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Jackie Schuld Art Therapy Blog

Don’t Choose Your Therapy Fee with Your Eyes Closed

I’m admittedly biased when it comes to therapy fees in private practice.


It ties to my values.


I believe humans deserve places of work that nourish and energize them.


I want therapists to feel alive and excited by their businesses.


I want clients to experience effective, impactful therapy.


What does this have to do with fees?


Private practice therapists rely on fees to cover the cost of running a business and pay for their personal life. It is their income for all of the things that create a grounded, stable life: food, rent, bills, health insurance, sick days, vacations, education, retirement, and more.


Private practice therapists usually have this in the back of their mind, and then set their fees based on what they think is fair, the average fee in their area, or what they think they “should” do. Most therapists deeply want to help others and they feel they must be accessible to everyone, which often translates into low and sliding scale fees.


Art Therapist Jackie Schuld shares a picture of a t-rex with an overflowing pot and trying to reach for something else
"Conundrum" Illustration by Jackie Schuld

As an unintended consequence, many therapists find themselves in a conundrum. They either have to increase their client hours to meet their desired income or they have to make less than what they really want.


Many therapists end up seeing 20+ hours of clients a week and depleting themselves emotionally and mentally. Other therapists simply sacrifice their long-term well-being and don’t save for retirement or an emergency savings fund.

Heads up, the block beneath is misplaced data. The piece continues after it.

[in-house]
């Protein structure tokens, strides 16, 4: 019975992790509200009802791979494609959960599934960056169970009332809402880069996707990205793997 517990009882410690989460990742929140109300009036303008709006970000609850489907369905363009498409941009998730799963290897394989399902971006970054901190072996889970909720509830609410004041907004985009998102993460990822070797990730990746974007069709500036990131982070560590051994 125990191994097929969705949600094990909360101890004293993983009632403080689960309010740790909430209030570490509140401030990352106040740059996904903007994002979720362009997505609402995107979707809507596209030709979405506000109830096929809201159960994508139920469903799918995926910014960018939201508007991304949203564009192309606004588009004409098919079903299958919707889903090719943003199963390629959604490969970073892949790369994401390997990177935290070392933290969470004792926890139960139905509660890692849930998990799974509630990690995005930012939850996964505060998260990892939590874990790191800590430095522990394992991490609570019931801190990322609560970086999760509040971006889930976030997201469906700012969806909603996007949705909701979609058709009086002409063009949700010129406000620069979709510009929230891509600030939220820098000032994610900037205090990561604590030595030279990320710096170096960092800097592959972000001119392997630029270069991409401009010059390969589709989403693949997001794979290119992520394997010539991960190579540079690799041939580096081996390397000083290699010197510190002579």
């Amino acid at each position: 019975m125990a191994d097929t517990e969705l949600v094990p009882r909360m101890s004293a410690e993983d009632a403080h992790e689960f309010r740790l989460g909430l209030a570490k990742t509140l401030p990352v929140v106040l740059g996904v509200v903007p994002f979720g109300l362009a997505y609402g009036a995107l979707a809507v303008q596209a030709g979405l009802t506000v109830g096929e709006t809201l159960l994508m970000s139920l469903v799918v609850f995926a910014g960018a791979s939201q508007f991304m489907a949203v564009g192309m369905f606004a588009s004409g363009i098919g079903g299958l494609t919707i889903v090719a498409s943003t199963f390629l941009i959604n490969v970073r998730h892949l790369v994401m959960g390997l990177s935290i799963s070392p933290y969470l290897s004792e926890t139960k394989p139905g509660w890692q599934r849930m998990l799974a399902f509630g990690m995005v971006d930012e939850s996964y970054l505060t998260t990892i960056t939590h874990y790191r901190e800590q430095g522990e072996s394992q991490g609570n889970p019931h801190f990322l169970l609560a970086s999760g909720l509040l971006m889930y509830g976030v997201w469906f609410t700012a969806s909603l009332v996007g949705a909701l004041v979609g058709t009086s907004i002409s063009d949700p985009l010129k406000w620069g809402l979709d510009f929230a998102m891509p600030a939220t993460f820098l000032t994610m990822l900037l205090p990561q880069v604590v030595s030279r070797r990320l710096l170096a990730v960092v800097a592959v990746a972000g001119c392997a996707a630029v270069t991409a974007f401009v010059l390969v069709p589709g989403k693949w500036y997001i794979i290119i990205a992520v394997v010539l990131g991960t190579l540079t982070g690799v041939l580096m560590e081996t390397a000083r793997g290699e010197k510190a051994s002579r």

I don’t like either of these scenarios. I don’t want therapists to sacrifice their current well-being to make a living as a therapist. I want therapists to thrive. I also want therapists to be taken care of, meaning they have financial safety nets in place when the inevitable sick day arises or when retirement comes.


I want therapists to do what we teach our clients: honor your needs.


How do we do that?


It means examining our money stories. It means looking at our relationship with money: the past, present, and future. It means being aware of the narratives that shape how we set our fees. It means identifying the cultural norms that influence how we feel about money. It means sitting down with our budgets and looking at how much we actually need and want for our lives. It means being real about the dreams for our lives and determining if we actually want to fund them or not.


It’s the work we do in therapy with our own clients - but on a topic that most therapists feel deeply conflicted about us.


Once we can really dive into money, explore, understand, and converse openly about it, we can make decisions about our fees that honor us instead of what we “should do.” From this grounded place, we can also come up with creative solutions to meet our needs and honor our values.


One therapist I know chooses to see 12 hours of clients a week at a rate that supports her.


Another therapist sees 20 clients every week, but takes the 4th week off every month.


Another therapist charges three levels of fees: supporting (for people who have extra income and can donate a portion of their fee to support others), standard rate, and supported (a sliding scale fee funded by the supporting fees).


Another therapist has the same fee for everyone, and then offers groups so she is more accessible to others.


Another therapist sees 80% of her clients at her full fee and 20% at a reduced fee.


I see all of my clients at the same rate. Instead of a sliding scale, I prefer to give back in ways that are free to the community and evolve over time. What I offer depends on my energy capacities at the time. Sometimes it is essays like this one, other times it is free art therapy activities, pro bono art therapy intensives, or volunteering with a local non profit.


I share all of these examples to free you from the idea that there is one “right” way to do it in private practice. We are all unique humans with unique needs.


What I do hope you gain from this essay is the resolve that your needs matter. Putting that into action means looking at our money stories. But it is worth it, because it leads to a more nourished, grounded, and joyful present AND future.

 

Thank you for reading. If you’d like to read more, sign up for my FUNletter. If you’d like support as you create a private practice that honors your needs, you can learn about my business consultation services here.

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